The UK's largest wading bird and poet's muse, the eurasian curlew, is instantly recognisable by its long legs and distinctive down curved bill.
The UK’s breeding population of Eurasian curlews is of national importance, being estimated to represent more than 30 percent of the west European population. Yet we’ve lost 65% of our curlews since 1970 due to predation and changing farm practices and they are now Britain’s highest conservation priority bird species.
Scientific name: Numenius Arquata
Average lifespan: 5 years
Eurasian curlews are mottled brown and grey, with long, bluish legs and a long, down curved bill. Females are larger than males but have the same colouring meaning it can be hard to tell them apart. In flight curlews have a white wedge on the rump.
Curlew shaking water off its back and preening its feathers
Curlew feeding with its unique down-curved bill
Curlews survive on a diet of worms, shellfish and shrimps which they find in the ground through the sensitive touch of their long curved bill. They act like a pair of tweezers or chopsticks to pincer its prey in the mud. They often toss their prey in the air before catching and swallowing, because its tongue can't reach the prey to help flick it down!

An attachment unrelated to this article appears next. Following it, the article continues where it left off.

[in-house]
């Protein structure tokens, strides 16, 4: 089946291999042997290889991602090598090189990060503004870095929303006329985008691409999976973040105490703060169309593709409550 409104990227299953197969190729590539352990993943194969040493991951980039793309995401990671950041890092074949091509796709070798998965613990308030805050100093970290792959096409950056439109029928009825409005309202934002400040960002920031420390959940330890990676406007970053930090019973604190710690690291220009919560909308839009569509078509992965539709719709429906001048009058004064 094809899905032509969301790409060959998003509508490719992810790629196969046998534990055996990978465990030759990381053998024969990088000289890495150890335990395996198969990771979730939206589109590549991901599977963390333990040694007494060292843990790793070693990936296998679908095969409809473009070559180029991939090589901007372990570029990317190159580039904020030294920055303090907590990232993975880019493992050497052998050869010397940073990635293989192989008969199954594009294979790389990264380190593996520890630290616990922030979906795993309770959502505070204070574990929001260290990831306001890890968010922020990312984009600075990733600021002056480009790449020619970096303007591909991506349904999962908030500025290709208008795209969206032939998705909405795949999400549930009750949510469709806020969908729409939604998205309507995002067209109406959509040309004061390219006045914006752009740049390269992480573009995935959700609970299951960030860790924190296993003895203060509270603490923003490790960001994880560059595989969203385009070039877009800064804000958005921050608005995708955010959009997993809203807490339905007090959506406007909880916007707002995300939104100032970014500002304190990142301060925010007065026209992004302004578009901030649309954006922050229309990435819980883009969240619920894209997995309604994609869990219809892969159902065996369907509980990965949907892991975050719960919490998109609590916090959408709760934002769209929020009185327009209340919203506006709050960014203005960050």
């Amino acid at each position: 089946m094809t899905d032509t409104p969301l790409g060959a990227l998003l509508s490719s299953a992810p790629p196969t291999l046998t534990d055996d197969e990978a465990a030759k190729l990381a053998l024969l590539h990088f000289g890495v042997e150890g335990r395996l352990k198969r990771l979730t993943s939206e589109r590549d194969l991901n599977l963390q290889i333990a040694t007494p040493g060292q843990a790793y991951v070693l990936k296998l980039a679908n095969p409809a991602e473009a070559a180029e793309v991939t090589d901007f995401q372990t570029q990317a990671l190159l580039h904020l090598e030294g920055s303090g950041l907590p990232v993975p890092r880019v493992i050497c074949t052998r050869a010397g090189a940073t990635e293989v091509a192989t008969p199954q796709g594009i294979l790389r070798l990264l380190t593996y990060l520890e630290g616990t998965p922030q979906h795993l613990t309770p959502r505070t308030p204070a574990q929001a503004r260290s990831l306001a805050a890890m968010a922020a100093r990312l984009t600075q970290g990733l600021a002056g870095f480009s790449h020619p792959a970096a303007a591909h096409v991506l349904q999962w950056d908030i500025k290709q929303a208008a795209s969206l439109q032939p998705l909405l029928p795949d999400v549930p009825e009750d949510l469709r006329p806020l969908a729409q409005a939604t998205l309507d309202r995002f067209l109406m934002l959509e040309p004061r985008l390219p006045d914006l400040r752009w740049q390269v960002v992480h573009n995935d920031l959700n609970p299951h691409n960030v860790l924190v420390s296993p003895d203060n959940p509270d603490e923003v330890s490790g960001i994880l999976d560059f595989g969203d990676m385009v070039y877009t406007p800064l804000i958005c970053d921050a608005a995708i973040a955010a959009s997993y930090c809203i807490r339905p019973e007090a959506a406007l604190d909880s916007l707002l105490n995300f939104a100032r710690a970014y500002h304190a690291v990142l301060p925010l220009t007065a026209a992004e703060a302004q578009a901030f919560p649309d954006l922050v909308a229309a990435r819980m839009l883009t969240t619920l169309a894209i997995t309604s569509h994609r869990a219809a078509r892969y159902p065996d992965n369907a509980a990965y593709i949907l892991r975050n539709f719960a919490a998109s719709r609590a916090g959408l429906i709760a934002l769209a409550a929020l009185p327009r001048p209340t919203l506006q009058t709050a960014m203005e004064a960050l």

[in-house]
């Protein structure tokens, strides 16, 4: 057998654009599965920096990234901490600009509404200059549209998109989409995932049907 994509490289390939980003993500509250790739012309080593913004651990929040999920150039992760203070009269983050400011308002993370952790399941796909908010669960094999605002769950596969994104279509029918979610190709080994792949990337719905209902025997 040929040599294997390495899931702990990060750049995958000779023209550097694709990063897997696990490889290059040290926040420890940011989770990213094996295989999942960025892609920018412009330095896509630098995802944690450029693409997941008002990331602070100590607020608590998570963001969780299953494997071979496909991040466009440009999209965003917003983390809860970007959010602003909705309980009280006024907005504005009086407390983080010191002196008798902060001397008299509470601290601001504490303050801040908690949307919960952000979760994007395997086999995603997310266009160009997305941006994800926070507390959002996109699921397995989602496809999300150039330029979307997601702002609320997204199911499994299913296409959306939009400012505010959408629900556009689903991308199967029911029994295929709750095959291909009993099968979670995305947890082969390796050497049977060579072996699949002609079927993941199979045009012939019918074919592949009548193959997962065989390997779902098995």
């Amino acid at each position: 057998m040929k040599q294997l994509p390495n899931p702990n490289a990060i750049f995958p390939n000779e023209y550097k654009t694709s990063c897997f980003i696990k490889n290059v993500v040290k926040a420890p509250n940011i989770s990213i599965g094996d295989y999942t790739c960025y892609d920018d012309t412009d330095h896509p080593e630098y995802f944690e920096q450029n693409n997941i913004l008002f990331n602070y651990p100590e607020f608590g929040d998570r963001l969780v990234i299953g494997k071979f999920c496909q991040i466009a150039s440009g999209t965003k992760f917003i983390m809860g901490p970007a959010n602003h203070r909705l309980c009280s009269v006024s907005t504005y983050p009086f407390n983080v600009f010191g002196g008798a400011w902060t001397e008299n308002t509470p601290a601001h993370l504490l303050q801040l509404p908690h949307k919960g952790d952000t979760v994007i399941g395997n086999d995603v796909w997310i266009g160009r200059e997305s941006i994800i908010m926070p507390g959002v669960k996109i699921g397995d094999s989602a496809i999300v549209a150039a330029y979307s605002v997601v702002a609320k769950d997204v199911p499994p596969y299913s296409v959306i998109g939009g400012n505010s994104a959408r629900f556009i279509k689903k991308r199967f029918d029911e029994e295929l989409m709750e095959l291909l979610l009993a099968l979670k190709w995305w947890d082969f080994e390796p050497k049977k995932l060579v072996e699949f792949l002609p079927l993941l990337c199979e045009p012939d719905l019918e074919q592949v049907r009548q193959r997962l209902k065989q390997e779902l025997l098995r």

Classified in the UK as Red under the Birds of Conservation Concern 4: The Red List for Birds (2015). Priority Species under the UK Post-2010 Biodiversity Framework. Listed as Near Threatened on the global IUCN Red List of Threatened Species.
UK breeding - 66,000 pairs
UK wintering - 140,000 individuals
Curlews breed in diverse habitats and from February to July you can hear their distinctive ‘cur-lee’ over moorland, heath, wet grasslands and farmland. From July onwards they head towards the coast and large estuaries, where they spend the winter.
Although their numbers are declining, curlew can occur around the whole UK coastline with the largest concentrations found at Morecambe Bay, the Solway Firth, the Wash, and the Dee, Severn, Humber and Thames estuaries.
Greatest breeding numbers are found in North Wales, the Pennines, the southern uplands and the East Highlands of Scotland and the Northern Isles.
WWT is at the forefront of plans to help curlews across farmed and lowland areas of England. On World Wetlands Day in 2017, Slimbridge hosted the first Southern English Curlew Workshop. More than 100 conservationists, farmers, landowners, policymakers, scientists and birdwatchers came together to plan the best way to help the few, isolated groups of curlews still surviving in the south of England.